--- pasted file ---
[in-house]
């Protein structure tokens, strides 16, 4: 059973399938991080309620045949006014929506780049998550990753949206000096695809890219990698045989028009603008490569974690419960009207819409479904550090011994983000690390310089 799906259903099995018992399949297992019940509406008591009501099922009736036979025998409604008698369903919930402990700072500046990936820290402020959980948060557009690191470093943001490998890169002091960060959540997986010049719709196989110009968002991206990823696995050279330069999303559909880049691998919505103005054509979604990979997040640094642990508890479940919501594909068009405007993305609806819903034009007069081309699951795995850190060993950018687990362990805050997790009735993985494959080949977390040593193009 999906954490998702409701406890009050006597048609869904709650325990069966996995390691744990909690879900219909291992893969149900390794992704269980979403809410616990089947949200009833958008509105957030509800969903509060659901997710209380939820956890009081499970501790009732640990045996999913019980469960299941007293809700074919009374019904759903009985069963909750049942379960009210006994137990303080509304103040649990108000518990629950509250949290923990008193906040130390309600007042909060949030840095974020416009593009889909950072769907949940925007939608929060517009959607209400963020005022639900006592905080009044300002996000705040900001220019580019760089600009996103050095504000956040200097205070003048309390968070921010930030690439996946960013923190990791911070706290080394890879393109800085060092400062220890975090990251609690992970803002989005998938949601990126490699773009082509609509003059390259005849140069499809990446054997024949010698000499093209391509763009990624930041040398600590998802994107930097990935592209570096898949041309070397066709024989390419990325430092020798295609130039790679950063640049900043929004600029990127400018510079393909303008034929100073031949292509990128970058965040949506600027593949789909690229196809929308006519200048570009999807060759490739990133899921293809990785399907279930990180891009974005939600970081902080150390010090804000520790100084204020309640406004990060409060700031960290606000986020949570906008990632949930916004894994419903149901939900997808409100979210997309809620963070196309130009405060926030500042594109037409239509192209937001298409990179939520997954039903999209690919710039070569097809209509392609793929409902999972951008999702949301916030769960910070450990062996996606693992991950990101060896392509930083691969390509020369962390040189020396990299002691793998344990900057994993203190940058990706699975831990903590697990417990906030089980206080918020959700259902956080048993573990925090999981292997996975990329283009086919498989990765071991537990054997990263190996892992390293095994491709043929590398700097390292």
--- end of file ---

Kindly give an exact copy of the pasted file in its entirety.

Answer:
[in-house]
């Protein structure tokens, strides 16, 4: 059973399938991080309620045949006014929506780049998550990753949206000096695809890219990698045989028009603008490569974690419960009207819409479904550090011994983000690390310089 799906259903099995018992399949297992019940509406008591009501099922009736036979025998409604008698369903919930402990700072500046990936820290402020959980948060557009690191470093943001490998890169002091960060959540997986010049719709196989110009968002991206990823696995050279330069999303559909880049691998919505103005054509979604990979997040640094642990508890479940919501594909068009405007993305609806819903034009007069081309699951795995850190060993950018687990362990805050997790009735993985494959080949977390040593193009 999906954490998702409701406890009050006597048609869904709650325990069966996995390691744990909690879900219909291992893969149900390794992704269980979403809410616990089947949200009833958008509105957030509800969903509060659901997710209380939820956890009081499970501790009732640990045996999913019980469960299941007293809700074919009374019904759903009985069963909750049942379960009210006994137990303080509304103040649990108000518990629950509250949290923990008193906040130390309600007042909060949030840095974020416009593009889909950072769907949940925007939608929060517009959607209400963020005022639900006592905080009044300002996000705040900001220019580019760089600009996103050095504000956040200097205070003048309390968070921010930030690439996946960013923190990791911070706290080394890879393109800085060092400062220890975090990251609690992970803002989005998938949601990126490699773009082509609509003059390259005849140069499809990446054997024949010698000499093209391509763009990624930041040398600590998802994107930097990935592209570096898949041309070397066709024989390419990325430092020798295609130039790679950063640049900043929004600029990127400018510079393909303008034929100073031949292509990128970058965040949506600027593949789909690229196809929308006519200048570009999807060759490739990133899921293809990785399907279930990180891009974005939600970081902080150390010090804000520790100084204020309640406004990060409060700031960290606000986020949570906008990632949930916004894994419903149901939900997808409100979210997309809620963070196309130009405060926030500042594109037409239509192209937001298409990179939520997954039903999209690919710039070569097809209509392609793929409902999972951008999702949301916030769960910070450990062996996606693992991950990101060896392509930083691969390509020369962390040189020396990299002691793998344990900057994993203190940058990706699975831990903590697990417990906030089980206080918020959700259902956080048993573990925090999981292997996975990329283009086919498989990765071991537990054997990263190996892992390293095994491709043929590398700097390292």